Publications by authors named "M Aalaa"

27 Publications

Empowering Health Care Providers and Self-management Education in Diabetes? A Scoping Review.

Int J Endocrinol Metab 2021 Jul 19;19(3):e111765. Epub 2021 Jul 19.

Diabetes Research Center, Endocrinology and Metabolism Clinical Sciences Institute, Tehran University of Medical Sciences, Tehran, Iran.

Context: There has been an increasing emphasis on the role of education in diabetes prevention and management, and shedding light on evidence gaps is mandatory for national action plans establishment.

Data Sources: This scoping review was part of the Iranian Diabetes Road Map project that used a systematic method based on the Arksey and O'Malley approach.

Results: After the screening, 173 articles were included, most of which were published in 2018 and focused on self-management. Most included articles were considered patient-related self-management/care/efficacy, while only a limited number of articles studied healthcare provider education and educational establishment. Additionally, a significant number of included studies were addressed virtual education, an issue as the strength of Iranian studies in diabetes education.

Conclusions: Education is an important part of diabetes, and specific needs for Iranian patients should be addressed in future studies. Paying attention to new topics and conducting high-quality interventional studies will help fill evidence gaps in this field in Iran.
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http://dx.doi.org/10.5812/ijem.111765DOI Listing
http://www.ncbi.nlm.nih.gov/pmc/articles/PMC8453654PMC
July 2021

Diabetic foot self-care practice in women with diabetes in Iran.

Diabetes Metab Syndr 2021 Sep-Oct;15(5):102225. Epub 2021 Jul 26.

Diabetes Research Center, Endocrinology and Metabolism Clinical Sciences Institute, Tehran University of Medical Sciences, Tehran, Iran. Electronic address:

Background And Aims: The present study was conducted to determine the situation of foot self-care practice among Iranian women with diabetes.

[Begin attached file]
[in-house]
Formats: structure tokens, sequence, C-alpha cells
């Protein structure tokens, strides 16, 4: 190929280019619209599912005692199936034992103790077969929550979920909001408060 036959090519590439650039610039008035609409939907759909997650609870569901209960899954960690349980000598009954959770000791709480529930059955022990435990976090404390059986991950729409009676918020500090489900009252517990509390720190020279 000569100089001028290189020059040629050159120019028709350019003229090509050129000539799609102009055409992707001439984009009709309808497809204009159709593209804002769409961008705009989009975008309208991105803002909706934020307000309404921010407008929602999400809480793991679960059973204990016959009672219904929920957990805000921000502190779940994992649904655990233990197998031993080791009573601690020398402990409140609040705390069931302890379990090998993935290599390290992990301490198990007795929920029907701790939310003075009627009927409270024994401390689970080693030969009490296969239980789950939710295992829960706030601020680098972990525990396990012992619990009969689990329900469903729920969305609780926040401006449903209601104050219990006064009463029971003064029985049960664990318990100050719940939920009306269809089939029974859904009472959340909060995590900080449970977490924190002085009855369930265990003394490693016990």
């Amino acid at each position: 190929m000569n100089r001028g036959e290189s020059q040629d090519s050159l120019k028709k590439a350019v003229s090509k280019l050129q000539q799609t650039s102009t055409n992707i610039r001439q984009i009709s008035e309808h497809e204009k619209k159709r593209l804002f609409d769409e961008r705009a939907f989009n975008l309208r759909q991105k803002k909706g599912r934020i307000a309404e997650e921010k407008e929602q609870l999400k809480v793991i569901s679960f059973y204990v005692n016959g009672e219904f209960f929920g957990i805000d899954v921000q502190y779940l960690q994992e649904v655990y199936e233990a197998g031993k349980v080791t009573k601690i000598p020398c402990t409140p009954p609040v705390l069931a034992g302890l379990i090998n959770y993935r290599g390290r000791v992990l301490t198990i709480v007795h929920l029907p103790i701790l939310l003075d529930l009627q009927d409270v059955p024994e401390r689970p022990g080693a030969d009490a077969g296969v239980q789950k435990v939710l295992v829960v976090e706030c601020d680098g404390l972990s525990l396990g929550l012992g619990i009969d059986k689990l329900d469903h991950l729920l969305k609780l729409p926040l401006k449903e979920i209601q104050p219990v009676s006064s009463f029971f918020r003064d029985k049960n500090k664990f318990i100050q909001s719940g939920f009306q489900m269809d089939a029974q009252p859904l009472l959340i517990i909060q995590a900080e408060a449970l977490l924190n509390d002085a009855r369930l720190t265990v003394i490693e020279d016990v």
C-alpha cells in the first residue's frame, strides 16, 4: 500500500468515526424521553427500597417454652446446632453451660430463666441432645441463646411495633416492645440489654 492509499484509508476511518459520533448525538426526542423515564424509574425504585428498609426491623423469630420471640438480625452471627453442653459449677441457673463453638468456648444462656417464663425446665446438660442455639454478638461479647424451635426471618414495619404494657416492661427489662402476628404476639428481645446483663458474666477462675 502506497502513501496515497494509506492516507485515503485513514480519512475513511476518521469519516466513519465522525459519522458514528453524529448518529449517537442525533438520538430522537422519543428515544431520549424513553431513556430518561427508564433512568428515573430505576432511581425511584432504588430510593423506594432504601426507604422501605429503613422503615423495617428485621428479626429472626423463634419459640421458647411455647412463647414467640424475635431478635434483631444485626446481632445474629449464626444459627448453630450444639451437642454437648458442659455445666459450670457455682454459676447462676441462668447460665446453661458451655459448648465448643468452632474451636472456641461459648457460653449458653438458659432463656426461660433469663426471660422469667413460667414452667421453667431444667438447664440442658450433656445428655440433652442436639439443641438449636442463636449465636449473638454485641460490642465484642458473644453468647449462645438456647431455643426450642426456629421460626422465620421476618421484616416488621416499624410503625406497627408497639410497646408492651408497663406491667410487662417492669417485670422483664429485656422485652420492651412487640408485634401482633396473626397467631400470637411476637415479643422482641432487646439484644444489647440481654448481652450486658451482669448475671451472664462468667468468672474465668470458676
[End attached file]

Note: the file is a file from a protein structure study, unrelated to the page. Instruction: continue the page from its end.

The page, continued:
Methods: In this cross-sectional study, 475 women completed the Diabetic Foot Self-Care Questionnaire (DFSQ) along with other questions. The overall and three components scores including personal care, podiatric care, and foot wearing, were calculated and their relationship with other factors was analyzed.

Results: The average total DFSQ score was 60.38 ± 9.9, and 16.98 ± 7, 5.95 ± 2.11, and 12.26 ± 3.95 for personal care, podiatric care, and footwear respectively. Education level, self-reported health status, and life satisfaction had a significant relationship with footwear score, and smoking and life satisfaction were related to personal care and podiatric care respectively. In Pearson regression, DM self-care was correlated with all three components and total DFSQ score. Also, depression and SCS (Social Capital Status) correlated with DFSQ scores except with personal self-care and footwear respectively. Body Mass Index (BMI) and Quality of Life (QoL) were significantly correlated with footwear and podiatric care scores.

Conclusion: In this study, the DFSQ result was almost acceptable, however, it highlights the importance of suitable interventions to establish better self-care practice among Iranian diabetic women.
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http://dx.doi.org/10.1016/j.dsx.2021.102225DOI Listing
July 2021

Social-capital determinants of the women with diabetes: a population-based study.

J Diabetes Metab Disord 2021 Jun 9;20(1):511-521. Epub 2021 May 9.

Elderly Health Research Center, Endocrinology and Metabolism Population Sciences Institute, Tehran University of Medical Sciences, Tehran, Iran.

Introduction: Social-capital level contributes to clinical factors and health outcomes of patients suffering from diabetes. Considering the social determinants of type 2 diabetes patients could benefit to prevention of diabetes complications especially in women population. This study aims to determine social capital determinants in women with diabetes.

Methods: Four hundred and thirty-five women with diabetes take-part in this cross-sectional, multi-centric study. The data was completed by a demographic questionnaire and the Social Capital instrument (SC-IQ). This study is investigating demographic (age, gender, BMI, marital, educational and social-economic status), and lifestyle factors (physical activity, nutrition), Diabetes status (HbA1c Level, medications, complications, duration of diabetes), general health status (life satisfaction, self-rated health, physical activity, and depression) and Social capital items (Value of life, Tolerance of Diversity, Neighborhood network, Family and Friends Connections, Work connections, Community participation, Feeling of trust and Safety and Proactivity). The descriptive statistics and linear regression models were used to assess the associations between social capital and determinants.